Double feature: Although they differ in their exact ratio of gentle humor to ineluctable bleakness, “Not One Less” and “The Tree of Wooden Clogs” offer two related portraits of rural poverty in foreign lands.
The material possessions of the agricultural communities in both films are so few – and the landscapes around them so open and hushed – that each object owned, acquired, or created is imbued with a quotidian holiness, and afforded a level of respect that may come as a humbling rebuke to viewers.
The quiet and space natural to their rural settings sinks into these films so deeply that when both narratives take a third-act turn into urban life, even city-dwelling viewers will find the transition disorienting, alienating.
In both films, the confusion resulting from near-Dickensian conditions and the illogic of woe building upon woe co-occurs with the simplicity of desperation, which clearly points to a single path of action. The films’ characters, at a loss for other options, cling to these action plans fiercely, regardless of developments that might make a less encumbered mind change direction.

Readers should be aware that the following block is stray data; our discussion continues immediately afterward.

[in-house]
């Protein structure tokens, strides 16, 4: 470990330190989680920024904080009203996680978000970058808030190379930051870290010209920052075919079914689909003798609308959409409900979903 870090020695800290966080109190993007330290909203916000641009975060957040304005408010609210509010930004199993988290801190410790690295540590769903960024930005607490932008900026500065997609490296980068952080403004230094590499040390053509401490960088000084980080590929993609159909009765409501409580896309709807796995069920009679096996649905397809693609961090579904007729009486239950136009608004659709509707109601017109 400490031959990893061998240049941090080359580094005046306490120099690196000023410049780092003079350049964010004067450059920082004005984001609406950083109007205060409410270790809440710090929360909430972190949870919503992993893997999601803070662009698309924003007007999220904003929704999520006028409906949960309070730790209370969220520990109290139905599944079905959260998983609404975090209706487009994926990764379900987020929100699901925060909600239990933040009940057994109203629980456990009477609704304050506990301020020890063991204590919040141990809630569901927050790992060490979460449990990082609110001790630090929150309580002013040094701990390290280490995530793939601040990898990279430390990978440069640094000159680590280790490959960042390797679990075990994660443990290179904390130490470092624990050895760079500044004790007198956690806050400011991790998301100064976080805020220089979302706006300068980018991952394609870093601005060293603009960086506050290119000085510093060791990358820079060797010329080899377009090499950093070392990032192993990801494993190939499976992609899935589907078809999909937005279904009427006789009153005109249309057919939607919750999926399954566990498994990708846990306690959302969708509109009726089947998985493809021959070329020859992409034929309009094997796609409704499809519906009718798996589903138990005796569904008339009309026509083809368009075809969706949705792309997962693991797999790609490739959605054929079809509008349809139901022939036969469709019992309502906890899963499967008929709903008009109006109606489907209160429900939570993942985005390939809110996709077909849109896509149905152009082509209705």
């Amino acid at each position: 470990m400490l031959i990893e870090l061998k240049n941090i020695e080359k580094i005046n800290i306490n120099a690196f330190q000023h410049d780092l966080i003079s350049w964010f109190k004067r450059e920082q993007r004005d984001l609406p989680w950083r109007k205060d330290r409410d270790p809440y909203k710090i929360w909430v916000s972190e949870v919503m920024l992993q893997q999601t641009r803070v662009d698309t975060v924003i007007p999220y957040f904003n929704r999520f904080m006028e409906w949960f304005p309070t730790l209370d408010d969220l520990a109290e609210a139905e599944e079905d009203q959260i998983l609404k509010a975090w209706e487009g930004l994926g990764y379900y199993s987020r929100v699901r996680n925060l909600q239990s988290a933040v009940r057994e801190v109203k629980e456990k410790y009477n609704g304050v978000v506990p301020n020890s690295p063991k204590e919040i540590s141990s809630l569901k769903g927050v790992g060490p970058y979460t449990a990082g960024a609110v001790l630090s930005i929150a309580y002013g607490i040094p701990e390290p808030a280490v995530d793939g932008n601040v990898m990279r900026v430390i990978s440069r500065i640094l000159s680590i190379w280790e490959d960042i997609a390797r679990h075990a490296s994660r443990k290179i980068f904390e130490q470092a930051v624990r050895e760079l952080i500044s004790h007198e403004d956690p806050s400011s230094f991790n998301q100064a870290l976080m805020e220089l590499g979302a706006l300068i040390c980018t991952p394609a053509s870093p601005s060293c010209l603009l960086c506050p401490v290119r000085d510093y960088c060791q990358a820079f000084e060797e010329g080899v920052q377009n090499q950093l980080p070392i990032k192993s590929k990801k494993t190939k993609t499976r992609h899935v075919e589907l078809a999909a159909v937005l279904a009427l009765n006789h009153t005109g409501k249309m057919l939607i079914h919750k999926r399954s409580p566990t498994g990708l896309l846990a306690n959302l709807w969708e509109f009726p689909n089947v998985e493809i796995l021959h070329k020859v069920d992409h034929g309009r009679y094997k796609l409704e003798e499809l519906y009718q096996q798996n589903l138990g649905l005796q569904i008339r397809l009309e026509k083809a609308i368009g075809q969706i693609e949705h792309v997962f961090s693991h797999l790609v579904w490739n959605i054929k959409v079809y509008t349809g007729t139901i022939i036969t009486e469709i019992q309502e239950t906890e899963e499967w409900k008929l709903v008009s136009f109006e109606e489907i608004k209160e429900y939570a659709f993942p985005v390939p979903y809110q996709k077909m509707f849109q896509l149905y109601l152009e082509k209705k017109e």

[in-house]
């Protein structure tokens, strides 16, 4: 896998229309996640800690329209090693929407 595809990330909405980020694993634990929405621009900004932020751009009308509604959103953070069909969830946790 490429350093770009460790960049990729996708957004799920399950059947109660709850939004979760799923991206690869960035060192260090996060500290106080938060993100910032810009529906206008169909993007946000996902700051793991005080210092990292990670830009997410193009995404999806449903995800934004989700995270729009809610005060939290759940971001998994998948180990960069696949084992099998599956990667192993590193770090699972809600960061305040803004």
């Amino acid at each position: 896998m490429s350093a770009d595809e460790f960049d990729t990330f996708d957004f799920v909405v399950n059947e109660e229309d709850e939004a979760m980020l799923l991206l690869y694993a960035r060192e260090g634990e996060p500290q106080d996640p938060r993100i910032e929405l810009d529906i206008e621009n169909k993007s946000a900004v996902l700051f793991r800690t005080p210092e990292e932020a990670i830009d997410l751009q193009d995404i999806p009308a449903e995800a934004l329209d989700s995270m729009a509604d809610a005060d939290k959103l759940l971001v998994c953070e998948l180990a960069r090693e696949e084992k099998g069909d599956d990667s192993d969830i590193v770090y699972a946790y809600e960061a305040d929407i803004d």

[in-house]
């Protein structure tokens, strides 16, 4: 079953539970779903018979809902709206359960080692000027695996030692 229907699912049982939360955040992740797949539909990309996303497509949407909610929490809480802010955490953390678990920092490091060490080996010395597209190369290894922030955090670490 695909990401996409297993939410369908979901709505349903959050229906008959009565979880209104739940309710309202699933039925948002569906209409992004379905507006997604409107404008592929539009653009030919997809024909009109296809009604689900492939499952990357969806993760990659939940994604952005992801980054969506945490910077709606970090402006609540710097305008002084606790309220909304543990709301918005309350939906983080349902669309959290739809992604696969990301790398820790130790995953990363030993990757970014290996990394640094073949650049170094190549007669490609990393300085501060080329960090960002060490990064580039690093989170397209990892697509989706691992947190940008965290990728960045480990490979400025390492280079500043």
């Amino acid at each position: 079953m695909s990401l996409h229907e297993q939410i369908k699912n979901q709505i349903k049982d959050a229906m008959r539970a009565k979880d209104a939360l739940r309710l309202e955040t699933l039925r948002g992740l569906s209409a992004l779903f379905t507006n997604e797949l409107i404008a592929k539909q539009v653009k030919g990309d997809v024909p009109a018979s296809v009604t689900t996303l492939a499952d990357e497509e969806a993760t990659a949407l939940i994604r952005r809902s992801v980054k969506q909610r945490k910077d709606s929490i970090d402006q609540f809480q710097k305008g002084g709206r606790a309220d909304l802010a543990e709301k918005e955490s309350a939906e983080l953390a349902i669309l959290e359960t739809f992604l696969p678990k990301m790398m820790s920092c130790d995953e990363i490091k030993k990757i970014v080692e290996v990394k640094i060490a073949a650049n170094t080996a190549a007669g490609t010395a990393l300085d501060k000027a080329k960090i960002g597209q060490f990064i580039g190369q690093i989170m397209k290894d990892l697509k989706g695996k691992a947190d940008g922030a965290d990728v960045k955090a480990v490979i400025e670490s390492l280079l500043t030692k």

For a marathon: Though separated by a decade, “Last Train Home” and “Not One Less” fit together into a coherent narrative about urban and rural life in China.
(Creative Commons licensed original images courtesy of “kattekrab” and “bobfranklin” at Flickr)